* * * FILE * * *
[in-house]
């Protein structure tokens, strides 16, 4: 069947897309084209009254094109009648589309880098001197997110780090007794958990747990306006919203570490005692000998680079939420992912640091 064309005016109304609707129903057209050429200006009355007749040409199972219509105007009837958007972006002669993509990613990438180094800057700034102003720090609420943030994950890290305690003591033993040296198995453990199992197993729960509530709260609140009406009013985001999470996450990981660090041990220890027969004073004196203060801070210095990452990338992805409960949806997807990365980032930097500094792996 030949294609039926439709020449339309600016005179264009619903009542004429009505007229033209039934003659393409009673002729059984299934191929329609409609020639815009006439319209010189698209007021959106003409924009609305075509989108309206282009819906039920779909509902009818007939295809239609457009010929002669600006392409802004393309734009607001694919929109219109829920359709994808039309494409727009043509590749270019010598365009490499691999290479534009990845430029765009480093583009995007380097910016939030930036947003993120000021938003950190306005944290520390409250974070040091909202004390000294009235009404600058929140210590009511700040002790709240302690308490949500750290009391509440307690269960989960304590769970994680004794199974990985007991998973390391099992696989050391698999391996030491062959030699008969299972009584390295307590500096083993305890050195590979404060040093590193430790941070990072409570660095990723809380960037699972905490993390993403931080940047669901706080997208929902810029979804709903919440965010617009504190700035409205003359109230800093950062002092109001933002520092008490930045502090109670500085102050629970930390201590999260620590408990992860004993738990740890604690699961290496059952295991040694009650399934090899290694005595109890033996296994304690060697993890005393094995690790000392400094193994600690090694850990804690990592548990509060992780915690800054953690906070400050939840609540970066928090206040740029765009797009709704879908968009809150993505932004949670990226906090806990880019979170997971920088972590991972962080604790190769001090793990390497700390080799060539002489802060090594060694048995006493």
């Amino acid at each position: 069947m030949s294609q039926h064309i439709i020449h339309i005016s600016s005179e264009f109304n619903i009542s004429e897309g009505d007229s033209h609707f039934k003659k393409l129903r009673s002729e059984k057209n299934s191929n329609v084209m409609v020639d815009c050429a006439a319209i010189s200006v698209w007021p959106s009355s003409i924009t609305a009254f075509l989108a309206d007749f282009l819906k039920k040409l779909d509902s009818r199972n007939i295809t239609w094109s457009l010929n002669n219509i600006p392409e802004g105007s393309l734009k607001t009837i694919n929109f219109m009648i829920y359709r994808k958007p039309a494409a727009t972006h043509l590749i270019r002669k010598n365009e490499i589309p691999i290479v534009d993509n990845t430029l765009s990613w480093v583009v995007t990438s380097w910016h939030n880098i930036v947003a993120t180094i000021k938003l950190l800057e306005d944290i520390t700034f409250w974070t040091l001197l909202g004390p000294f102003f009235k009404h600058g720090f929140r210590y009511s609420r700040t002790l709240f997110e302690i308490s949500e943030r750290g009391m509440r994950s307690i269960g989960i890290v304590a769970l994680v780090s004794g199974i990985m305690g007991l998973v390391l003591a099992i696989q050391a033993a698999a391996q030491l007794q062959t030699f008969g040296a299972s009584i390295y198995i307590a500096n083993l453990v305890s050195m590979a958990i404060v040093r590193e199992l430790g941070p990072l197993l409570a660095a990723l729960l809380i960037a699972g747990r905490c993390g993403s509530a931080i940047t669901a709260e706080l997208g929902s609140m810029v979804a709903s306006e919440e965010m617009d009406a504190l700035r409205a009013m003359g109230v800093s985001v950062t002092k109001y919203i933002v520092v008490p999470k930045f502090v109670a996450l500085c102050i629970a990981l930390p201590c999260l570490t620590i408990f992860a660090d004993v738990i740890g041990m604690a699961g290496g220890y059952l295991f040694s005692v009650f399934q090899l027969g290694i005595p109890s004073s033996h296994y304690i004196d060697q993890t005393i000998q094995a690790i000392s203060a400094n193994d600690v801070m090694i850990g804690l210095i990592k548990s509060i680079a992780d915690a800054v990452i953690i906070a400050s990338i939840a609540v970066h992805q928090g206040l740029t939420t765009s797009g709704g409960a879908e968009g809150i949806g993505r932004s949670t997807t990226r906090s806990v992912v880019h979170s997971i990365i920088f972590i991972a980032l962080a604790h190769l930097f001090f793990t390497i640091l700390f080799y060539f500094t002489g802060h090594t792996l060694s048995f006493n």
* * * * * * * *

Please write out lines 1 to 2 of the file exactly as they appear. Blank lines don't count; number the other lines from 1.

[in-house]
């Protein structure tokens, strides 16, 4: 069947897309084209009254094109009648589309880098001197997110780090007794958990747990306006919203570490005692000998680079939420992912640091 064309005016109304609707129903057209050429200006009355007749040409199972219509105007009837958007972006002669993509990613990438180094800057700034102003720090609420943030994950890290305690003591033993040296198995453990199992197993729960509530709260609140009406009013985001999470996450990981660090041990220890027969004073004196203060801070210095990452990338992805409960949806997807990365980032930097500094792996 030949294609039926439709020449339309600016005179264009619903009542004429009505007229033209039934003659393409009673002729059984299934191929329609409609020639815009006439319209010189698209007021959106003409924009609305075509989108309206282009819906039920779909509902009818007939295809239609457009010929002669600006392409802004393309734009607001694919929109219109829920359709994808039309494409727009043509590749270019010598365009490499691999290479534009990845430029765009480093583009995007380097910016939030930036947003993120000021938003950190306005944290520390409250974070040091909202004390000294009235009404600058929140210590009511700040002790709240302690308490949500750290009391509440307690269960989960304590769970994680004794199974990985007991998973390391099992696989050391698999391996030491062959030699008969299972009584390295307590500096083993305890050195590979404060040093590193430790941070990072409570660095990723809380960037699972905490993390993403931080940047669901706080997208929902810029979804709903919440965010617009504190700035409205003359109230800093950062002092109001933002520092008490930045502090109670500085102050629970930390201590999260620590408990992860004993738990740890604690699961290496059952295991040694009650399934090899290694005595109890033996296994304690060697993890005393094995690790000392400094193994600690090694850990804690990592548990509060992780915690800054953690906070400050939840609540970066928090206040740029765009797009709704879908968009809150993505932004949670990226906090806990880019979170997971920088972590991972962080604790190769001090793990390497700390080799060539002489802060090594060694048995006493």